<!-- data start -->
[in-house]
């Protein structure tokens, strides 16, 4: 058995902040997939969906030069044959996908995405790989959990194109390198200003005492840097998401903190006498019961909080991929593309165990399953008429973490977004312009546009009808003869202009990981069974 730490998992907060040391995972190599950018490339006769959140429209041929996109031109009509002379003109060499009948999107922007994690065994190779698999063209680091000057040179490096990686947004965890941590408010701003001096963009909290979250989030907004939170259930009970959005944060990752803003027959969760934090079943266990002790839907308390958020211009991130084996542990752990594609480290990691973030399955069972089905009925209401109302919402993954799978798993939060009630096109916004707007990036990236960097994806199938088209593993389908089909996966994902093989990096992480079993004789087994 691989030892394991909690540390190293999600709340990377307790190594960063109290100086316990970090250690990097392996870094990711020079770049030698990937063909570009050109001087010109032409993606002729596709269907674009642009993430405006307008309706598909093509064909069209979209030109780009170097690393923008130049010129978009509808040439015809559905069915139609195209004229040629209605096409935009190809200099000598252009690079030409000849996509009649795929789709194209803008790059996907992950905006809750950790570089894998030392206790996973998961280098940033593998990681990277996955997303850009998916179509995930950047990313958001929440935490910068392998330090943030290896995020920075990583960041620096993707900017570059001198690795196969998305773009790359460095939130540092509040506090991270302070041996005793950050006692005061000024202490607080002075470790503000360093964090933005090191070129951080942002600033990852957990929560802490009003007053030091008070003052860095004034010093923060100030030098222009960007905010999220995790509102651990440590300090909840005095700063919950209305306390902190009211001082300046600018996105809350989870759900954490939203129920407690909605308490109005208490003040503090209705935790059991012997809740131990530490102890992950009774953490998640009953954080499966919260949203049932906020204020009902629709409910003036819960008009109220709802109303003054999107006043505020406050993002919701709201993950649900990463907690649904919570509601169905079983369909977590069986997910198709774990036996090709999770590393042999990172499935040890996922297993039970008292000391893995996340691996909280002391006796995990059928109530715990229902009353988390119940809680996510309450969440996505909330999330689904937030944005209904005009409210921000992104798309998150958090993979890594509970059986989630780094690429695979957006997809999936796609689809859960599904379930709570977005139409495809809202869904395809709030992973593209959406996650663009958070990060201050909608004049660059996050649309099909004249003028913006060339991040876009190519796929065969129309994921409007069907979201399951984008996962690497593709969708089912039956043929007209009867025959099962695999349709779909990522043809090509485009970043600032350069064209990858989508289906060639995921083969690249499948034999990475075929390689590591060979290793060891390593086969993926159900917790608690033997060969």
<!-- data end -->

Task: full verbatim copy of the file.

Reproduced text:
[in-house]
């Protein structure tokens, strides 16, 4: 058995902040997939969906030069044959996908995405790989959990194109390198200003005492840097998401903190006498019961909080991929593309165990399953008429973490977004312009546009009808003869202009990981069974 730490998992907060040391995972190599950018490339006769959140429209041929996109031109009509002379003109060499009948999107922007994690065994190779698999063209680091000057040179490096990686947004965890941590408010701003001096963009909290979250989030907004939170259930009970959005944060990752803003027959969760934090079943266990002790839907308390958020211009991130084996542990752990594609480290990691973030399955069972089905009925209401109302919402993954799978798993939060009630096109916004707007990036990236960097994806199938088209593993389908089909996966994902093989990096992480079993004789087994 691989030892394991909690540390190293999600709340990377307790190594960063109290100086316990970090250690990097392996870094990711020079770049030698990937063909570009050109001087010109032409993606002729596709269907674009642009993430405006307008309706598909093509064909069209979209030109780009170097690393923008130049010129978009509808040439015809559905069915139609195209004229040629209605096409935009190809200099000598252009690079030409000849996509009649795929789709194209803008790059996907992950905006809750950790570089894998030392206790996973998961280098940033593998990681990277996955997303850009998916179509995930950047990313958001929440935490910068392998330090943030290896995020920075990583960041620096993707900017570059001198690795196969998305773009790359460095939130540092509040506090991270302070041996005793950050006692005061000024202490607080002075470790503000360093964090933005090191070129951080942002600033990852957990929560802490009003007053030091008070003052860095004034010093923060100030030098222009960007905010999220995790509102651990440590300090909840005095700063919950209305306390902190009211001082300046600018996105809350989870759900954490939203129920407690909605308490109005208490003040503090209705935790059991012997809740131990530490102890992950009774953490998640009953954080499966919260949203049932906020204020009902629709409910003036819960008009109220709802109303003054999107006043505020406050993002919701709201993950649900990463907690649904919570509601169905079983369909977590069986997910198709774990036996090709999770590393042999990172499935040890996922297993039970008292000391893995996340691996909280002391006796995990059928109530715990229902009353988390119940809680996510309450969440996505909330999330689904937030944005209904005009409210921000992104798309998150958090993979890594509970059986989630780094690429695979957006997809999936796609689809859960599904379930709570977005139409495809809202869904395809709030992973593209959406996650663009958070990060201050909608004049660059996050649309099909004249003028913006060339991040876009190519796929065969129309994921409007069907979201399951984008996962690497593709969708089912039956043929007209009867025959099962695999349709779909990522043809090509485009970043600032350069064209990858989508289906060639995921083969690249499948034999990475075929390689590591060979290793060891390593086969993926159900917790608690033997060969």